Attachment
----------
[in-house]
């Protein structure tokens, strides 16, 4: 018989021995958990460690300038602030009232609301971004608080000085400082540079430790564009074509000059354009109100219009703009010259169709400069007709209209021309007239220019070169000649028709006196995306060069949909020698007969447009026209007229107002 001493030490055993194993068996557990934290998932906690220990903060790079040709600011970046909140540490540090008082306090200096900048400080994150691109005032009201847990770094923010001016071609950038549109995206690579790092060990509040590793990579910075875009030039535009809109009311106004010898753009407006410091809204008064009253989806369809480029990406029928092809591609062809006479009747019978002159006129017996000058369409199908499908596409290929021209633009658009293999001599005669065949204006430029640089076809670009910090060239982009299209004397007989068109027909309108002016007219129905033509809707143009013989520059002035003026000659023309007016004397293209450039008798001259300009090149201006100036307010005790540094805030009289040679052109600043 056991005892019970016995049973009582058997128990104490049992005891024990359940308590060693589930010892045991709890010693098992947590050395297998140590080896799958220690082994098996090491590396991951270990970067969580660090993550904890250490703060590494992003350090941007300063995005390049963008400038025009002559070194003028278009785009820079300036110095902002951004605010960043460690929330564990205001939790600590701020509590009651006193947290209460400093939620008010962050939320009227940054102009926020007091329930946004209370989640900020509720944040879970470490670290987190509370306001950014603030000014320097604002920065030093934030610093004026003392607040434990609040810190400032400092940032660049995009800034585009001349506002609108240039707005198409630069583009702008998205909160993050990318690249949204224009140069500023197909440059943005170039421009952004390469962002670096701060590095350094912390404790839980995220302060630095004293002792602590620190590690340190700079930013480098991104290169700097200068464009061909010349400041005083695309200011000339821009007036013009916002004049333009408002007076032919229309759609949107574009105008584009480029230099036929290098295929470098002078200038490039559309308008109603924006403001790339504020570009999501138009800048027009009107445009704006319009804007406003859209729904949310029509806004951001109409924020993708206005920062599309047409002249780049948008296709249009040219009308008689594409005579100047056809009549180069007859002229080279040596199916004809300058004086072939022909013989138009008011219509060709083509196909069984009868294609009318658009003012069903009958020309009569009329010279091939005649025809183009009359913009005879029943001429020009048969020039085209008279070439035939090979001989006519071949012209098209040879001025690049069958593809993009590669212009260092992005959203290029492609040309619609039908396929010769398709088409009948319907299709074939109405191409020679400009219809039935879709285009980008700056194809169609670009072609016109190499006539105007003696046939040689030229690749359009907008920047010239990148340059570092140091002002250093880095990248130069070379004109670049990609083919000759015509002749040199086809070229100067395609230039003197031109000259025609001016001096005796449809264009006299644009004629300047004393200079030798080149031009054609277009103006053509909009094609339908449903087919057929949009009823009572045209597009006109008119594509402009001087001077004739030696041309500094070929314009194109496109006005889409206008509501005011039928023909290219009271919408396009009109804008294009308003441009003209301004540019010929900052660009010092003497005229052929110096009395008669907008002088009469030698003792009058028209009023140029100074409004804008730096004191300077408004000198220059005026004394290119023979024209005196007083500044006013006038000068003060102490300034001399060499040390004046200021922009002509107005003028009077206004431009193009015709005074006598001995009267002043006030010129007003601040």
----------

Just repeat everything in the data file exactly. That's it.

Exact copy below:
[in-house]
């Protein structure tokens, strides 16, 4: 018989021995958990460690300038602030009232609301971004608080000085400082540079430790564009074509000059354009109100219009703009010259169709400069007709209209021309007239220019070169000649028709006196995306060069949909020698007969447009026209007229107002 001493030490055993194993068996557990934290998932906690220990903060790079040709600011970046909140540490540090008082306090200096900048400080994150691109005032009201847990770094923010001016071609950038549109995206690579790092060990509040590793990579910075875009030039535009809109009311106004010898753009407006410091809204008064009253989806369809480029990406029928092809591609062809006479009747019978002159006129017996000058369409199908499908596409290929021209633009658009293999001599005669065949204006430029640089076809670009910090060239982009299209004397007989068109027909309108002016007219129905033509809707143009013989520059002035003026000659023309007016004397293209450039008798001259300009090149201006100036307010005790540094805030009289040679052109600043 056991005892019970016995049973009582058997128990104490049992005891024990359940308590060693589930010892045991709890010693098992947590050395297998140590080896799958220690082994098996090491590396991951270990970067969580660090993550904890250490703060590494992003350090941007300063995005390049963008400038025009002559070194003028278009785009820079300036110095902002951004605010960043460690929330564990205001939790600590701020509590009651006193947290209460400093939620008010962050939320009227940054102009926020007091329930946004209370989640900020509720944040879970470490670290987190509370306001950014603030000014320097604002920065030093934030610093004026003392607040434990609040810190400032400092940032660049995009800034585009001349506002609108240039707005198409630069583009702008998205909160993050990318690249949204224009140069500023197909440059943005170039421009952004390469962002670096701060590095350094912390404790839980995220302060630095004293002792602590620190590690340190700079930013480098991104290169700097200068464009061909010349400041005083695309200011000339821009007036013009916002004049333009408002007076032919229309759609949107574009105008584009480029230099036929290098295929470098002078200038490039559309308008109603924006403001790339504020570009999501138009800048027009009107445009704006319009804007406003859209729904949310029509806004951001109409924020993708206005920062599309047409002249780049948008296709249009040219009308008689594409005579100047056809009549180069007859002229080279040596199916004809300058004086072939022909013989138009008011219509060709083509196909069984009868294609009318658009003012069903009958020309009569009329010279091939005649025809183009009359913009005879029943001429020009048969020039085209008279070439035939090979001989006519071949012209098209040879001025690049069958593809993009590669212009260092992005959203290029492609040309619609039908396929010769398709088409009948319907299709074939109405191409020679400009219809039935879709285009980008700056194809169609670009072609016109190499006539105007003696046939040689030229690749359009907008920047010239990148340059570092140091002002250093880095990248130069070379004109670049990609083919000759015509002749040199086809070229100067395609230039003197031109000259025609001016001096005796449809264009006299644009004629300047004393200079030798080149031009054609277009103006053509909009094609339908449903087919057929949009009823009572045209597009006109008119594509402009001087001077004739030696041309500094070929314009194109496109006005889409206008509501005011039928023909290219009271919408396009009109804008294009308003441009003209301004540019010929900052660009010092003497005229052929110096009395008669907008002088009469030698003792009058028209009023140029100074409004804008730096004191300077408004000198220059005026004394290119023979024209005196007083500044006013006038000068003060102490300034001399060499040390004046200021922009002509107005003028009077206004431009193009015709005074006598001995009267002043006030010129007003601040």